Chef Jimmie Jackson embraced Jamaican culture at a young age. He recalls his stepfather’s passion for Caribbean cuisine, which sparked that initial love for Jamaican flavors.
Jackson went on to study culinary arts in Atlanta and began entering jerk competitions in 2010. In 2012, he won Top Chef at the Atlanta Caribbean Jerk Festival, and other victories followed. He created a Jerk Seasoning line in 2015.
But it was the COVID-19 pandemic that pushed Jackson to fully pursue opening Jimmie’s Jerk Chicken, where he remains true to his initial passion for Caribbean flavors while showcasing what he calls “American Jerk.”
Jerk spice has its roots in the fusion of African and Taíno cultures. The Taíno people were indigenous to the Caribbean, and their food styles intermingled with enslaved Africans brought to the Caribbean by Spanish slave traders.
Jackson’s featured dish is the Jerk Lamb Sandwich, which he will be serving this Friday and Saturday night at Boggs Social & Supply in West End. Like many of his dishes, this sandwich highlights “American Jerk” through its combination of traditional flavors and techniques with a modern, Mediterranean twist.
Jackson said he draws inspiration from the unknown. “I’ve never seen or heard of pulled lamb shoulder as BBQ – only pork,” he remarked. He built this sandwich around the unusual ingredient of barbecued lamb.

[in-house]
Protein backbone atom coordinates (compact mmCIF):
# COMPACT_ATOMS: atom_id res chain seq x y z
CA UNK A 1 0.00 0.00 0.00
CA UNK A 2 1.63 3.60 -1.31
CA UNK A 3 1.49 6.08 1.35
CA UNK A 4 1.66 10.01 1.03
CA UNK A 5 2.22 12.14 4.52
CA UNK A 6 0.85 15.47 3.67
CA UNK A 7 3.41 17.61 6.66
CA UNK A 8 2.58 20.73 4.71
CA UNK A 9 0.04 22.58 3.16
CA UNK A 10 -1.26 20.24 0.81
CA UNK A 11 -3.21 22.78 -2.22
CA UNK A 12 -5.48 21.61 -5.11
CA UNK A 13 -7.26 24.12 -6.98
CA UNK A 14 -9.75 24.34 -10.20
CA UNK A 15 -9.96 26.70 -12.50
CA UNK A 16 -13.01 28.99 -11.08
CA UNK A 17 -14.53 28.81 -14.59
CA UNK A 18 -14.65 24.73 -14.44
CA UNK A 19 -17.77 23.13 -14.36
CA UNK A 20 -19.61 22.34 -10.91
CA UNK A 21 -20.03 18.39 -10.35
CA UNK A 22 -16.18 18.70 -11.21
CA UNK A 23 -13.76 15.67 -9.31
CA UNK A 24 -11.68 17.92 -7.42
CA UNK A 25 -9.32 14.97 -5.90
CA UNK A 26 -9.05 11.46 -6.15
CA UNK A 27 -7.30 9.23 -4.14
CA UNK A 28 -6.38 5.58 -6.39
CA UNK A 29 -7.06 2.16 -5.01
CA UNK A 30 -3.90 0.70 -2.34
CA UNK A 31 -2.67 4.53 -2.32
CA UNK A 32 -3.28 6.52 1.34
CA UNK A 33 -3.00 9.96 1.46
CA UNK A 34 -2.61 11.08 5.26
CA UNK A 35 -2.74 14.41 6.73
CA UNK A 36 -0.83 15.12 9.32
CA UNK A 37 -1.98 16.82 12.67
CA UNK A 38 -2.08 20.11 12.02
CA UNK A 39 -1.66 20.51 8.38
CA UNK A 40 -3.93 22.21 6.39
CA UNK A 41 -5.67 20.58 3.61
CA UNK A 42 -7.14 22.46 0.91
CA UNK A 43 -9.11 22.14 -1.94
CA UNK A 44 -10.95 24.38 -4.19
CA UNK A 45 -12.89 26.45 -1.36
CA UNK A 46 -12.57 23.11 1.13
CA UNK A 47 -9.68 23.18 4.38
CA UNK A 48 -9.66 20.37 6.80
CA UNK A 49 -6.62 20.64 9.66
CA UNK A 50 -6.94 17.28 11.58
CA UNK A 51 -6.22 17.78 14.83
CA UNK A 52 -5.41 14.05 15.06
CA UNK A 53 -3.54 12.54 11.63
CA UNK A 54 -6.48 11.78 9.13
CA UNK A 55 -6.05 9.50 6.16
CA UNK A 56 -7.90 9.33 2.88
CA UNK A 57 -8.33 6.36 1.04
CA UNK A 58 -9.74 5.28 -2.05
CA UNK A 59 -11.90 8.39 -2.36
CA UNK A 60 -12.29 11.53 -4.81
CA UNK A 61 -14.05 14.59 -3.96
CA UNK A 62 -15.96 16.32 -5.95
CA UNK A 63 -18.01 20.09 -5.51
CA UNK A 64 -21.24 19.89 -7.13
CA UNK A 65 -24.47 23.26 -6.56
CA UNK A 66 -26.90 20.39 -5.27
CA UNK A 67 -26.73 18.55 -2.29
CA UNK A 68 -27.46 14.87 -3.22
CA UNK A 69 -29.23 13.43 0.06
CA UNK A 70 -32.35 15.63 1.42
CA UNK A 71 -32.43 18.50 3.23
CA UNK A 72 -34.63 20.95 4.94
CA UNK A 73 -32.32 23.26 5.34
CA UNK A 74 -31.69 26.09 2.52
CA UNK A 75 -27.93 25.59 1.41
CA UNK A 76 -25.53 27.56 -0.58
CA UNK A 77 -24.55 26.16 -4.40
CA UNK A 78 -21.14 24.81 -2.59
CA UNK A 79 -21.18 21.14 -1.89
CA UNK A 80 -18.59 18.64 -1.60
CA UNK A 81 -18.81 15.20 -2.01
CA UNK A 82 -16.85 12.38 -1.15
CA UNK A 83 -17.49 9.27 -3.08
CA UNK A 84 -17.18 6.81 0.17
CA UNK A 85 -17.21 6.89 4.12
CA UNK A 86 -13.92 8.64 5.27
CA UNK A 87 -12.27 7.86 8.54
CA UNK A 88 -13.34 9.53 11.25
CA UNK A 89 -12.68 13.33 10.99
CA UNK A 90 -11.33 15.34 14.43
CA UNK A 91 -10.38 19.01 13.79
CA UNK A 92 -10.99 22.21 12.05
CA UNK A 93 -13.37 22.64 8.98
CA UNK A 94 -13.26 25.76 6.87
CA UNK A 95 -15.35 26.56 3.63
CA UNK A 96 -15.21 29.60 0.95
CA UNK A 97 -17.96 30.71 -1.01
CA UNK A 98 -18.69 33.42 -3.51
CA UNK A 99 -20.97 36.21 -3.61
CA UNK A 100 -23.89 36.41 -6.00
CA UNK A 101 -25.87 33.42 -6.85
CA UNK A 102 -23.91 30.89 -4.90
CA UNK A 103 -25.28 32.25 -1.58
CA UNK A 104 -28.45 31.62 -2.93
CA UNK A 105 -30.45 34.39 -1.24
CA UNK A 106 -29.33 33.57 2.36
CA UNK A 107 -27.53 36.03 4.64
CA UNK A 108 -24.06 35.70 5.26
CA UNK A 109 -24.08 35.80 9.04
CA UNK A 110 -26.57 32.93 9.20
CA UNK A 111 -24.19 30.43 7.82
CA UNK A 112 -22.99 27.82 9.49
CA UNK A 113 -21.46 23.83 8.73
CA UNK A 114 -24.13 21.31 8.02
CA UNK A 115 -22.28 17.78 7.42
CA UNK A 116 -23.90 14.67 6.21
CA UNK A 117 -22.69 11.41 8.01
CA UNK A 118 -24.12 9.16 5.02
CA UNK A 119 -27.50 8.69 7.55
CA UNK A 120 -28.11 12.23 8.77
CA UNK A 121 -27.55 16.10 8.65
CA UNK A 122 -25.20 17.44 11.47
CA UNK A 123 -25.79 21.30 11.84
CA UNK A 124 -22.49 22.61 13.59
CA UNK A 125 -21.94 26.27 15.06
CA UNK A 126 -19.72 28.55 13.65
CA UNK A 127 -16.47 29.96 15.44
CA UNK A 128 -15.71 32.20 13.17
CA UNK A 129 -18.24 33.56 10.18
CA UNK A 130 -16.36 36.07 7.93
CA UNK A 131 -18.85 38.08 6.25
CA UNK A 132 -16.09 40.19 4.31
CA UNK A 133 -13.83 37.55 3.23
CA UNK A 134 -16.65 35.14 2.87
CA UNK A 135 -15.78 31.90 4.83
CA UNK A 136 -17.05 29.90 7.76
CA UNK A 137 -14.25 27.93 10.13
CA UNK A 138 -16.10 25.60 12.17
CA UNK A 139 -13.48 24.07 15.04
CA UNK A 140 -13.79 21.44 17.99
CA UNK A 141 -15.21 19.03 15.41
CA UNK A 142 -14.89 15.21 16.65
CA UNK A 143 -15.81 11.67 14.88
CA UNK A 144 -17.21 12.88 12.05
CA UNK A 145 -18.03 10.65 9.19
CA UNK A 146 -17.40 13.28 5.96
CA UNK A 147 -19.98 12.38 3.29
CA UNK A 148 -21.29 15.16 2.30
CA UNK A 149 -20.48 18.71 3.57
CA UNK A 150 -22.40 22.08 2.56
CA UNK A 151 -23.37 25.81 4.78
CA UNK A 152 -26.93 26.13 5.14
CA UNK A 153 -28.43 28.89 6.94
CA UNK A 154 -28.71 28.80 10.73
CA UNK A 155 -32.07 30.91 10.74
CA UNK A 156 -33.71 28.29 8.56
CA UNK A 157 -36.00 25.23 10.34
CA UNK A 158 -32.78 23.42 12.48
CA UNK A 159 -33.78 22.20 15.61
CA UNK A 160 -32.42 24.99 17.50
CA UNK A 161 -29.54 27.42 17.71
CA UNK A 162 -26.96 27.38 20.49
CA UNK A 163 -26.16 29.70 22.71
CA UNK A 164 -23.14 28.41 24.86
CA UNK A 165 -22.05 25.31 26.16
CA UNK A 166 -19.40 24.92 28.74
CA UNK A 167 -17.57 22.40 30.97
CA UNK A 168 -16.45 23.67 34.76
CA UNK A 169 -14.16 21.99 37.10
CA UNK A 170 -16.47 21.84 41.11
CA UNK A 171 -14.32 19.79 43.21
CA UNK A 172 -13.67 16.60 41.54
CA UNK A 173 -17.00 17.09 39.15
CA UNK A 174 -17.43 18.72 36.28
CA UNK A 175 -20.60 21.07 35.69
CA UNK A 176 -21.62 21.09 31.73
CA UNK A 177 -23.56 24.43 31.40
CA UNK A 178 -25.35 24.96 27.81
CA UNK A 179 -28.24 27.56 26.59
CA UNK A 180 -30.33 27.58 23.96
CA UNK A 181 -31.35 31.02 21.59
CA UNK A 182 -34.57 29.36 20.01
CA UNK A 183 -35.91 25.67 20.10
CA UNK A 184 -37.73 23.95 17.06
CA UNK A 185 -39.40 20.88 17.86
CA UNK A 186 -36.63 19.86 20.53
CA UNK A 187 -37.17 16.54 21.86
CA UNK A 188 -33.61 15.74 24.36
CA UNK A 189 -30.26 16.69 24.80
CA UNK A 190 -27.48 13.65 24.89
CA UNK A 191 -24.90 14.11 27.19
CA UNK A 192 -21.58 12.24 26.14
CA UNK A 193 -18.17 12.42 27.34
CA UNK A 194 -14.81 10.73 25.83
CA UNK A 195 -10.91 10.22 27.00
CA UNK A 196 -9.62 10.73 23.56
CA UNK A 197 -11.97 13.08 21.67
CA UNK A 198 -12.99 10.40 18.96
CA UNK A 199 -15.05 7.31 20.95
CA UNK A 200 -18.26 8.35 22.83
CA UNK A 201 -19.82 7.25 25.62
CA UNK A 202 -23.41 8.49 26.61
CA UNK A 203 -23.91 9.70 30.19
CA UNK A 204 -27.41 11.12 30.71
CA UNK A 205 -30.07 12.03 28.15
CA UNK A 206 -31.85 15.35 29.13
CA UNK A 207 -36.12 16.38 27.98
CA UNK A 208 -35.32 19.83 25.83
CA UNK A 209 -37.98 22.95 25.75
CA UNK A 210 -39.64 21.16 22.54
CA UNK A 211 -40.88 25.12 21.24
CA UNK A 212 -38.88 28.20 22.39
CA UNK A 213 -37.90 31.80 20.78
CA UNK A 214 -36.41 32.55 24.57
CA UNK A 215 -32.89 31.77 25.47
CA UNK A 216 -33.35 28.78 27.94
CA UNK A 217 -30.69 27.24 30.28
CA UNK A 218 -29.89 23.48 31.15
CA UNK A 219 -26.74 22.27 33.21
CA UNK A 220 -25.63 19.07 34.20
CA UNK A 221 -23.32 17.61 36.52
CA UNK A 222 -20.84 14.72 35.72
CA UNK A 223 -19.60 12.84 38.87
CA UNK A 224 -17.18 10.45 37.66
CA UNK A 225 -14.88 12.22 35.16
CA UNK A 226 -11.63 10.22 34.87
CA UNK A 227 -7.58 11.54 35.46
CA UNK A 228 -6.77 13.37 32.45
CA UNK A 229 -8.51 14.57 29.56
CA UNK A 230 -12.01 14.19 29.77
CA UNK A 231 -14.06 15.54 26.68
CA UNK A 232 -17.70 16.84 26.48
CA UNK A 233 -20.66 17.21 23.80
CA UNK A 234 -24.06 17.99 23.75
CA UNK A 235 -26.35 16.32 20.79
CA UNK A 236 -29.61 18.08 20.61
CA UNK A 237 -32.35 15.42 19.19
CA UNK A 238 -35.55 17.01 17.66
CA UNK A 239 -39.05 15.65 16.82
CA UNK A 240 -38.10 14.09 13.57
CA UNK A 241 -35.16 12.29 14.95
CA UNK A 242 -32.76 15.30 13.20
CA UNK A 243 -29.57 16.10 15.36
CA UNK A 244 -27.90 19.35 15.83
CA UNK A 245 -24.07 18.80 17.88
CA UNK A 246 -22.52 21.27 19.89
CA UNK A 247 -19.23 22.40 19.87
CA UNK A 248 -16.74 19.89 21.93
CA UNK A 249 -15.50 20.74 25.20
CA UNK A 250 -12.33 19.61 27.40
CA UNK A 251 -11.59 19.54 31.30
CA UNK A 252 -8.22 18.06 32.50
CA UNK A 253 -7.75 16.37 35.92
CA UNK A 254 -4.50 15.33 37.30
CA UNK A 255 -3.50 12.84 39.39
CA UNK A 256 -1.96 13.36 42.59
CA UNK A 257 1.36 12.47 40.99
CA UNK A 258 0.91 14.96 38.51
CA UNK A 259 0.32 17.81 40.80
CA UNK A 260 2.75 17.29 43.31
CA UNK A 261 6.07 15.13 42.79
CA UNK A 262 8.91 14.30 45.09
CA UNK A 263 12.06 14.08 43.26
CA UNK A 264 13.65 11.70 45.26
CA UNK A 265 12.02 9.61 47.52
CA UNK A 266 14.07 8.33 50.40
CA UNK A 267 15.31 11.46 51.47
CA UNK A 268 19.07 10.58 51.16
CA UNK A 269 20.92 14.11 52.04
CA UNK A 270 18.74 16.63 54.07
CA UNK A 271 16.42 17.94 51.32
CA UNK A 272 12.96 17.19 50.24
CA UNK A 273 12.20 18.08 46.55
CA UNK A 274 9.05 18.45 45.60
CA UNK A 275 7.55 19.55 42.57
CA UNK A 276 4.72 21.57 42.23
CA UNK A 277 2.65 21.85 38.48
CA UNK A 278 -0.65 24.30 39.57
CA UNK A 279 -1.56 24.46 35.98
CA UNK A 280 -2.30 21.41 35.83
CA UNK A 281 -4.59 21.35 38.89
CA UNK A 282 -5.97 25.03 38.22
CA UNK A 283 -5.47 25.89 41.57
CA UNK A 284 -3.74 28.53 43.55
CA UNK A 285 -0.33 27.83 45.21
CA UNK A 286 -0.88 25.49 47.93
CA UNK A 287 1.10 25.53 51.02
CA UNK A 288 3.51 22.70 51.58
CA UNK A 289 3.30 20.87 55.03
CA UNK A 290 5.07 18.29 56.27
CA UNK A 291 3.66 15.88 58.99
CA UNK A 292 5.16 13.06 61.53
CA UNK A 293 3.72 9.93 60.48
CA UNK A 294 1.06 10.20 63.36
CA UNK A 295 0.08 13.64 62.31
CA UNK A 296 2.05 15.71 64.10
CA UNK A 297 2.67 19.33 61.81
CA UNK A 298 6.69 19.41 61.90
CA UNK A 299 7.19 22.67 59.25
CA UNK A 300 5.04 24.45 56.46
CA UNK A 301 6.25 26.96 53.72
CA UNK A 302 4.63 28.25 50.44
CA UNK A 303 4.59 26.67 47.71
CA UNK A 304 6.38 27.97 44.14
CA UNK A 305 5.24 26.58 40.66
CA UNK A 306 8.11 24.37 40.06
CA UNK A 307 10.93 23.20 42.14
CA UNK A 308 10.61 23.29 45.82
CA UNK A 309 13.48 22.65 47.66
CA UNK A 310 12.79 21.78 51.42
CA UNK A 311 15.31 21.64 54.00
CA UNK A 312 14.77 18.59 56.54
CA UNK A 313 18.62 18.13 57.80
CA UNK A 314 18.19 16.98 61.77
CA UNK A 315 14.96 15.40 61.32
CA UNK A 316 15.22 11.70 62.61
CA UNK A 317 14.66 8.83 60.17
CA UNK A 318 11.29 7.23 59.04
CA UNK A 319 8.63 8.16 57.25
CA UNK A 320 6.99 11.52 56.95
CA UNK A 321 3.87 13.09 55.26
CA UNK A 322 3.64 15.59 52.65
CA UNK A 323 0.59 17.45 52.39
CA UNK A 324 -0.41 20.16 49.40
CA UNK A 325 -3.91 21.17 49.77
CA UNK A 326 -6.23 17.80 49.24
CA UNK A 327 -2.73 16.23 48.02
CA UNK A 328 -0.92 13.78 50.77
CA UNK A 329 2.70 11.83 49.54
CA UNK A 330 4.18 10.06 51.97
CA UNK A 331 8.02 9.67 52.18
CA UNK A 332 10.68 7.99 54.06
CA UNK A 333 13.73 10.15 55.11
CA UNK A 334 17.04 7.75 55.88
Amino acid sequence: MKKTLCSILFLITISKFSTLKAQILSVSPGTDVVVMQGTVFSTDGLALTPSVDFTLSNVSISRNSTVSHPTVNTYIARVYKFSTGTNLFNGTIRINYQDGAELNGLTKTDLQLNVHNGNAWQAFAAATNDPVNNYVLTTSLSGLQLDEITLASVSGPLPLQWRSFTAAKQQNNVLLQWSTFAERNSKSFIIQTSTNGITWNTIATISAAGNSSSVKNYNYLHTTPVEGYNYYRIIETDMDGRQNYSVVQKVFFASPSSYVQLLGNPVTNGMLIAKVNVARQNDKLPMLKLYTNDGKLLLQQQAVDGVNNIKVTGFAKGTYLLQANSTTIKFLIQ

The jerk rubbed lamb stands as the star of this dish. It is smoked with oak and wild cherry until perfectly tender. Jackson wanted to pair the jerk lamb with other flavors he loves, and gyros stood out in his mind. The sandwich is finished with tzatziki sauce, red cabbage slaw tossed in a lime vinaigrette and served on a griddled brioche bun.
Overall, this dish pulls together a variety of ingredients that lend a distinct, but necessary flavor. The tzatziki sauce cools the spice of the jerk, and the slaw brings a hit of acidity to cut the richness of the meat and the brioche bun.
Punk Foodie offers this weekly column about Punk Food, a moniker for a cuisine without defining or distinctive ingredients, techniques and dishes which is being born out of the increasing infusion of the diverse cultures and experiences that live in our city. Find out where JImmie is popping up next and go deeper via Punk Foodie’s weekly guides and pop-up calendar.